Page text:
Play at Golden Casino
Our efforts to get a response from the Department of Justice has proved futile the past two days. Our reporters have been calling incessantly trying to get an answer to the question: what is going on with the UIGEA regulations?
Most interns and workers at the Department of Justice who phoned our calls knew little about the pending regulations, or even that there were pending regulations. Not one person in the DoJ could give us any educated response as to when and if regulations will be in place to control banks and other financial institutions from processing money transfers to and from illegal Internet gambling sites as the UIGEA demands of them.
When we cited the bill specifically, our calls were routed to the White House at 202-741-6043, which also led to a dead end. We were then directed to the Federal Reserve, which controls banking, and we received similar responses (none). At one point we were directed to a web page that is hosted by the FBI, which also did not have any answers, just old rhetoric about how Internet gambling is illegal, how you could go gamble anywhere in the country, just not online.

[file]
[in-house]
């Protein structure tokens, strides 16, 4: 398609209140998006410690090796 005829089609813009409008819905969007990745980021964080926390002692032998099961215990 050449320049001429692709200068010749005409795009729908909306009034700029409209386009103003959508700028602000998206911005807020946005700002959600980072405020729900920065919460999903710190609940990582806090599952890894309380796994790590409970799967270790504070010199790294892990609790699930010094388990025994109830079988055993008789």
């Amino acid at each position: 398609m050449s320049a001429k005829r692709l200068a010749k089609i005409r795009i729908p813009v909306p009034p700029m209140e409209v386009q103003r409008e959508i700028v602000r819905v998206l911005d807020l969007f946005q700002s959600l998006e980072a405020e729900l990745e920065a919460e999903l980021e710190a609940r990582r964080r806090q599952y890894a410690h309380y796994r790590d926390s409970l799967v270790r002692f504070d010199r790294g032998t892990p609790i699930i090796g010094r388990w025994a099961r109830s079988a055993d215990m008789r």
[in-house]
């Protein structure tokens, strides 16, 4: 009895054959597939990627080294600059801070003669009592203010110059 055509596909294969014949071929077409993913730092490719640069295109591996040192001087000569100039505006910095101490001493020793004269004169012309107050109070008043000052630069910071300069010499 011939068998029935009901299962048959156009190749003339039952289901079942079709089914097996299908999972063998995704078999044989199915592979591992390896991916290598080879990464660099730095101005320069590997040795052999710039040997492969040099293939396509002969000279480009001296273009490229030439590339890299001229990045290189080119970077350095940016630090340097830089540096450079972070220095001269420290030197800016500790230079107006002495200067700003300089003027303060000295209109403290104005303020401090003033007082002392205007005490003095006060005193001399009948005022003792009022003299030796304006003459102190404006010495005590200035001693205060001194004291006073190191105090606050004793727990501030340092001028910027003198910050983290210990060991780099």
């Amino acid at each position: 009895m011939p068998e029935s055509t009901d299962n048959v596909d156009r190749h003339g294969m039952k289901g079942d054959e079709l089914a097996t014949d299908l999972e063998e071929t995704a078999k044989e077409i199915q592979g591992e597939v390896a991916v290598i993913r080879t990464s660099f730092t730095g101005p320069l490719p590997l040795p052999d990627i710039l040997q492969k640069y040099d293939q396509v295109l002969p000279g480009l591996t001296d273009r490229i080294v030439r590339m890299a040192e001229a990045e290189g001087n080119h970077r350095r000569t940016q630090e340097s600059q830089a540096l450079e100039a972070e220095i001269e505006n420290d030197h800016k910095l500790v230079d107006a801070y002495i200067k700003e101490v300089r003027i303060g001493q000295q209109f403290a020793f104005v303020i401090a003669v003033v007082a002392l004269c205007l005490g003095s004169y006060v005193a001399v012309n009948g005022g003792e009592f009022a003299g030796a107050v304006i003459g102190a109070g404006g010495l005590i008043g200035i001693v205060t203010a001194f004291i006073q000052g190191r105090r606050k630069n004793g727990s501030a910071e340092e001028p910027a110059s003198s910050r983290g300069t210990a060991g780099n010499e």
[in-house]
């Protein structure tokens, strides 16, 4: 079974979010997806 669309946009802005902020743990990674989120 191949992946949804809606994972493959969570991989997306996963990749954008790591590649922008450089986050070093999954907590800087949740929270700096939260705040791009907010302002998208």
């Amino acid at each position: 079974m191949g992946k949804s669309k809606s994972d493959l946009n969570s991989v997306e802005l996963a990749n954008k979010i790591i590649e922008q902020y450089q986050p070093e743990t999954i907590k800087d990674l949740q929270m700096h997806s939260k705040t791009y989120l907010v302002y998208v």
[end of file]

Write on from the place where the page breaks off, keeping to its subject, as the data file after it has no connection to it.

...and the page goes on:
JTodd, Perspectives Weekly host, called the FBI two weeks ago about that page and he received similar uneducated responses.
It currently appears that no one in the government has any idea what is going ite on Webse from any angle regarding the online gambling industry. Whether it be about the WTO trade violations, the passing of the UIGEA, the legitimacy of business in the industry, or even protections allotted to problem and underage gamblers, the United States government appears ignorant.
There is currently a court date set in New Jersey to hear a case for a repeal of the UIGEA. iMEGA, who is suing the DoJ and Attorney General Alberto Gonzales over the unpopular law, claims it is unconstitutional by the 1st and 10th amendments. Experts believe their case is strong, however the results of them winning their case would be mere speculation.